Benedict okayed the project on condition that there was no expenditure of church funds.
He owns the house in a suburb of Regensburg and lived there till he began his climb through the church hierarchy.
Local plumbers donated 54 square metres of photovoltaic panels, and apprentices at a trades school provided the labour, organizers said Tuesday.
The power, estimated at 5,800 kilowatt hours per year, will be fed into the German national electricity grid.
The income earned, estimated at 2,500 euros (3,500 dollars) annually, will be donated to a society that offers scholarships and trade training to disadvantaged youths.
The organizers are linked to Comenius, a European Union fund to encourage school partnerships.
A caretaker looks after the 1960s-style house, furniture and garden.
Benedict last dropped into his home in the suburb of Pentling in 2006 while he was paying a papal visit to Germany.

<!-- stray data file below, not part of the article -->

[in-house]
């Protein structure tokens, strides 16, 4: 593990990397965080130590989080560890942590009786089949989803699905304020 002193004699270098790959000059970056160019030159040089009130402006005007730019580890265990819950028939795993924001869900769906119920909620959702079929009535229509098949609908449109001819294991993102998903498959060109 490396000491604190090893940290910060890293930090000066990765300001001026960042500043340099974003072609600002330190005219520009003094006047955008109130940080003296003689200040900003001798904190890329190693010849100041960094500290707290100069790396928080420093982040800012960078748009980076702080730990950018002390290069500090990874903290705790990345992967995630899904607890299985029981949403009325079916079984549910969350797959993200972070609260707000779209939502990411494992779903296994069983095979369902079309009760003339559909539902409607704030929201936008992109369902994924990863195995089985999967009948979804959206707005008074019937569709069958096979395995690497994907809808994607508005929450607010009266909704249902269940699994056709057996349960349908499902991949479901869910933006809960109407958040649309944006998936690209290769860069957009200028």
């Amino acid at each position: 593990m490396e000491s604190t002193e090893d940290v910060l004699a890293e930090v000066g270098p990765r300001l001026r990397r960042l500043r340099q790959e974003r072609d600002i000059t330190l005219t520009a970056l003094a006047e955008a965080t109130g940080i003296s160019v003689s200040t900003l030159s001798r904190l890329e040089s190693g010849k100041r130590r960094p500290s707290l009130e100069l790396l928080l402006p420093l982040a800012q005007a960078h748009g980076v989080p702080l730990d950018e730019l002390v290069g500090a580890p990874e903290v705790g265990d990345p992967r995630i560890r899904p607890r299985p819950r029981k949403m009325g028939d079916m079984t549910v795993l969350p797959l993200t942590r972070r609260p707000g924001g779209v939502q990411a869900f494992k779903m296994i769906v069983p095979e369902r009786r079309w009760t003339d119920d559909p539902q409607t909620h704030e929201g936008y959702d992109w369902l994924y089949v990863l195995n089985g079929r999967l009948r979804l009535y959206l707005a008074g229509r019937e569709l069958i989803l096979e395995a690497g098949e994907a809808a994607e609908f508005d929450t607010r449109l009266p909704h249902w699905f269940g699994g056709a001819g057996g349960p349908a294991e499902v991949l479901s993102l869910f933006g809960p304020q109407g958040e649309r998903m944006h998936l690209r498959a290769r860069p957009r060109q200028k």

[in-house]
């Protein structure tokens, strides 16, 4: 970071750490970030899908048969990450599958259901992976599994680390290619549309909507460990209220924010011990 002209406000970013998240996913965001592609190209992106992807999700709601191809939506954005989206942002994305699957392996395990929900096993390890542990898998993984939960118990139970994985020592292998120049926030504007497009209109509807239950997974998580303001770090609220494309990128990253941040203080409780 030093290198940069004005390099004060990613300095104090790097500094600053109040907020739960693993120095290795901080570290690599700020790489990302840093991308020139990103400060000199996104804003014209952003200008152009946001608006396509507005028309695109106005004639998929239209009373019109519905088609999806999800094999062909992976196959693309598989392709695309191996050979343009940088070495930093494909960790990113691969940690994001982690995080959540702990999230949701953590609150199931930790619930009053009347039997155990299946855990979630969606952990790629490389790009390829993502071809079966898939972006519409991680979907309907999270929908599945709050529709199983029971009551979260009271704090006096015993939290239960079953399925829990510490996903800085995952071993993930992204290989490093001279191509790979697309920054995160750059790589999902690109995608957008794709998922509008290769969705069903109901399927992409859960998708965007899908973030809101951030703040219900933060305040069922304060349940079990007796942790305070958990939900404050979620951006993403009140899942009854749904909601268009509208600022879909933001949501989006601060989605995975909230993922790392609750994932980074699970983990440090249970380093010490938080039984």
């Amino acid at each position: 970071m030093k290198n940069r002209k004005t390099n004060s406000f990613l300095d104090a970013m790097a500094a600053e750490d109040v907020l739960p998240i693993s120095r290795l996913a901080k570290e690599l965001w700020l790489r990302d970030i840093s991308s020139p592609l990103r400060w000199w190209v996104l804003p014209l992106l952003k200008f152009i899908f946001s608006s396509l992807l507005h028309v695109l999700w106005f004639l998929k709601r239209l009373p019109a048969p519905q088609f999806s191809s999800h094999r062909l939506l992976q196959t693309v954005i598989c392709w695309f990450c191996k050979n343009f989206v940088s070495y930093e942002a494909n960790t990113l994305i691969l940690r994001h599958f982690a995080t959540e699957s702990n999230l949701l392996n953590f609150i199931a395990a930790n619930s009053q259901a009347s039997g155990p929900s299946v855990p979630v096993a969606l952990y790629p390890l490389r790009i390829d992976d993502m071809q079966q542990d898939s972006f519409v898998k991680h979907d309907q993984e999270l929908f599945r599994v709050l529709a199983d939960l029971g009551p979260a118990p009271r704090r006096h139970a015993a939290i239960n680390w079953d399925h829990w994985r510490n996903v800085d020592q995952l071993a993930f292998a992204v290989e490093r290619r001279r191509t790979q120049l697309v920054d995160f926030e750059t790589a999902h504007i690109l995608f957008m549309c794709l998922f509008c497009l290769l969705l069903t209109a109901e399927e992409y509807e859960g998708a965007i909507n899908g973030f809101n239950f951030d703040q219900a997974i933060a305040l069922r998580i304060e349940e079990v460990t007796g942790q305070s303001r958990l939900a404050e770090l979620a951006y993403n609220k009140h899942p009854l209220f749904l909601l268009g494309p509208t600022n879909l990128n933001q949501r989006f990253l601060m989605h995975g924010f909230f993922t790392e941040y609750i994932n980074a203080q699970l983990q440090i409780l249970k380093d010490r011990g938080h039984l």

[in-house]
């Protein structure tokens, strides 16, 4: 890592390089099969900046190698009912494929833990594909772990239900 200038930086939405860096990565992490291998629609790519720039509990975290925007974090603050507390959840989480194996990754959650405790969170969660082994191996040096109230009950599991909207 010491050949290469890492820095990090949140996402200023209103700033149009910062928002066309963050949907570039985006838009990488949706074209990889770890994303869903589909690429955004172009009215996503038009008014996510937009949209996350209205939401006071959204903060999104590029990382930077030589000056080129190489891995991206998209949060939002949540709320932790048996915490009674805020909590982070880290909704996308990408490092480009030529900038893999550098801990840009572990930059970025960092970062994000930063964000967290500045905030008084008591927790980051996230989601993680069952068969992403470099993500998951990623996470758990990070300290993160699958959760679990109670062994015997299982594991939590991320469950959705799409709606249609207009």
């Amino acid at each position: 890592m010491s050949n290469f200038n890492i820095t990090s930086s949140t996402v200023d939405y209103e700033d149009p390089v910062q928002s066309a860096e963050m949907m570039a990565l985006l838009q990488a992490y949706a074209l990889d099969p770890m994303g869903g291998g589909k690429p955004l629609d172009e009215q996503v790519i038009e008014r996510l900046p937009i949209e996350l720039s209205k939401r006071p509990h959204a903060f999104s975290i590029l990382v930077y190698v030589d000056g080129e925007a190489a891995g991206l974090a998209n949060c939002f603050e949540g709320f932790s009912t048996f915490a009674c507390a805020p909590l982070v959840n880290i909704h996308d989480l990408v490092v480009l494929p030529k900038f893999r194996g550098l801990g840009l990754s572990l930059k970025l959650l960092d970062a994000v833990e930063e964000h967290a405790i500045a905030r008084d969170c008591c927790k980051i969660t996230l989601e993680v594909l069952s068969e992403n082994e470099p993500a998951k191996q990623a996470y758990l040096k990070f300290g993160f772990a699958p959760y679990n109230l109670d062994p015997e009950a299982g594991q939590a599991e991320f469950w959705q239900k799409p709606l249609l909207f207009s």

Solar panels have been springing up all over Germany thanks to government subsidies and a minimum buy-in price for power which electricity companies must pay.
Plumbers said the house was good for solar power, but not ideal as its ridge runs north-south with slopes to east and west.
A south-facing sloped roof, which would get sun most of the day, could have generated 30 per cent more power.
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